It would be easy to push the hockey, the basketball, the concerts — even the amenities of what is still a state-of-the-art building that is booked more than 200 nights a year.
But when Prudential Center president Hugh Weber and Devils' CEO Scott O'Neil sell sponsorships and luxury suites to what they feel is an untapped New Jersey business community, they first push what they call the story that hasn't been told:
It's a great place to do business.
"You're going to have an incredible value to capture 25 clients for four hours, to sit them in front of a pretty exciting atmosphere, and get great service," Weber said.
It's an environment, he said, "where you're able to walk down the hallway and meet someone who could be a client."
"This isn't about walking into your condo and enjoying that little piece of earth," Weber said. "We want to create a club atmosphere, so that for these people, it's a membership that you have by being a part of this building that gets you special privileges."
Weber and O'Neil came aboard in August, when the team and arena were sold to Josh Harris and David Blitzer.
Filling suites (reportedly, roughly 20 of them were unsold at the time of the sale) and increasing sponsorships became a top priority — one that called for "dramatically" increasing the sales and marketing staffs by "50 or 60" people.
Such an increase in personnel, O'Neil said, enables them to do the job right.
"When you have that kind of reach, that's when you can actually get out and have conversations that we think really matter," he said.
The goal, O'Neil said, is to understand a firm's business objectives, rather than simply putting their name on a sign.
"Those are the kinds of conversations that create partnerships, as opposed to sponsorships," he said.
The Devils would not disclose how many suites had been sold in the less than two months they had before last Friday's home opener.
Industry experts, however, feel they are on the right track long term.
Frank Vuono, co-founder of 16W Marketing, a Rutherford-based sports marketing firm, already has seen a change. He said the team has been smart to engage the trove of businesses beyond the Brick City, something it hasn't been as aggressive in doing in the past.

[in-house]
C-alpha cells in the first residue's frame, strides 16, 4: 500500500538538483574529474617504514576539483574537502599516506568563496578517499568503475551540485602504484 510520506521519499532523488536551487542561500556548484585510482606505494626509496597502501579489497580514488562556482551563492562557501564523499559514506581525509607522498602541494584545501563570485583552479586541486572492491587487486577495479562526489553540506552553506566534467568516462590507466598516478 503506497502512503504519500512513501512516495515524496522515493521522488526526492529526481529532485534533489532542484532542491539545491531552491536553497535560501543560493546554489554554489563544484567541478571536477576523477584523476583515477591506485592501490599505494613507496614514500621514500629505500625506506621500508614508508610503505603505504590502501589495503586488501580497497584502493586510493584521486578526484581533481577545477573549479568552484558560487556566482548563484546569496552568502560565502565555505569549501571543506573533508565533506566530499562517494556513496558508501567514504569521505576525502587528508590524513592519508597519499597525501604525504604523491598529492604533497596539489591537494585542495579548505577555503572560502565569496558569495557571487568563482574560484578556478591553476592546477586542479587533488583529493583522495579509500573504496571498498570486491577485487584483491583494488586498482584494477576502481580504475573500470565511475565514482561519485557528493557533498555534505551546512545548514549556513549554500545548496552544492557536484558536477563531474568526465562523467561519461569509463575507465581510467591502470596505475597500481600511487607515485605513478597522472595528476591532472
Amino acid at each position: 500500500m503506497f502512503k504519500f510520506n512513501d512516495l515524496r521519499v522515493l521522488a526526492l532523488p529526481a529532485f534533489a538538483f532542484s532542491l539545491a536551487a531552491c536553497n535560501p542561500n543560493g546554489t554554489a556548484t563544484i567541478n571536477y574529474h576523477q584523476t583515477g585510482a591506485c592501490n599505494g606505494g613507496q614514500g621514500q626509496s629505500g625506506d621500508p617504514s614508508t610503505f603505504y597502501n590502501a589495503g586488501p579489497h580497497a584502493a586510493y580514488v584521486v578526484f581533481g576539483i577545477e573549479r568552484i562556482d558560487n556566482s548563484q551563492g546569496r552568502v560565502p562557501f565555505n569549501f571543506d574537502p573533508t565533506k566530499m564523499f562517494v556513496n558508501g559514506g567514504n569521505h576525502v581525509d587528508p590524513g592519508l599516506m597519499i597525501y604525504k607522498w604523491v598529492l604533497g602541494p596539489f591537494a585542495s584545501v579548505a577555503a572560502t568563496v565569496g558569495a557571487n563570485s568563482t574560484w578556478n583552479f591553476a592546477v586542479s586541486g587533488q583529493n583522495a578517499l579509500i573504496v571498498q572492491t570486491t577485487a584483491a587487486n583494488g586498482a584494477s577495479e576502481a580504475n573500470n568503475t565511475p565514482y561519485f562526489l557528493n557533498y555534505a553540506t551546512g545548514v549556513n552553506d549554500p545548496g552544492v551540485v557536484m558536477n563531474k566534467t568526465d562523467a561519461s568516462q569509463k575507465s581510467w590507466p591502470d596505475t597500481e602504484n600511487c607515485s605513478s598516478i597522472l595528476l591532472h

"You have to expand the concentric circles, so you have to go to the next tier of folks if you want to sell suites and you want corporations involved with your organization," Vuono said. "And sometimes you have to go into new areas."
He added that the Devils "have people in place now who know how to do this, so you'll see that change pretty rapidly."
O'Neil and Weber are certainly not starting from scratch. They have a popular arena that's only six years old, located in the heart of New Jersey's biggest city, and a team that's been one of the most successful franchises in any sport over the past 20 years
That being said, they are still tasked with rejuvenating a Devils' franchise that's been known as much for its financial woes in recent years as it has for its play on the ice.
For O'Neil, righting the ship is a job that will span two cities. He also serves as CEO of the NBA's Philadelphia 76ers, which the new Devils' owners purchased in 2011 in a similarly distressed business deal.
Both organizations are hoping for a financial turnaround under the high-energy, widely respected marketing whiz, who served as president of Madison Square Garden Sports.
O'Neil is confident it will get done.
But one observer said the Devils may be more challenging from a geography standpoint: as always, the North Jersey team is competing for market share with New York franchises.
"In that sense, the ceiling for success there is much more difficult to achieve than it is in Philadelphia," said Kenneth Shropshire, Philadelphia-based sports and business law attorney with Duane Morris LLP.
O'Neil pointed to one major upside with the Devils that the ownership group doesn't have in Philly — owning the arena.
"Here we have 365 nights available to entertain New Jersey, so I think that's the biggest difference," he said.
Shropshire and other experts said the Devils and the Prudential Center could not have ended up in better hands, following years of financial instability.
"If you're not spending the money to make the money, it can be very, very tough," said Irwin Kishner, a New York-based attorney with Herrick, Feinstein LLP, who has worked on several franchise acquisitions. "A fresh infusion with deep pockets and guys that know how to brand and market can go a long away with that arena."
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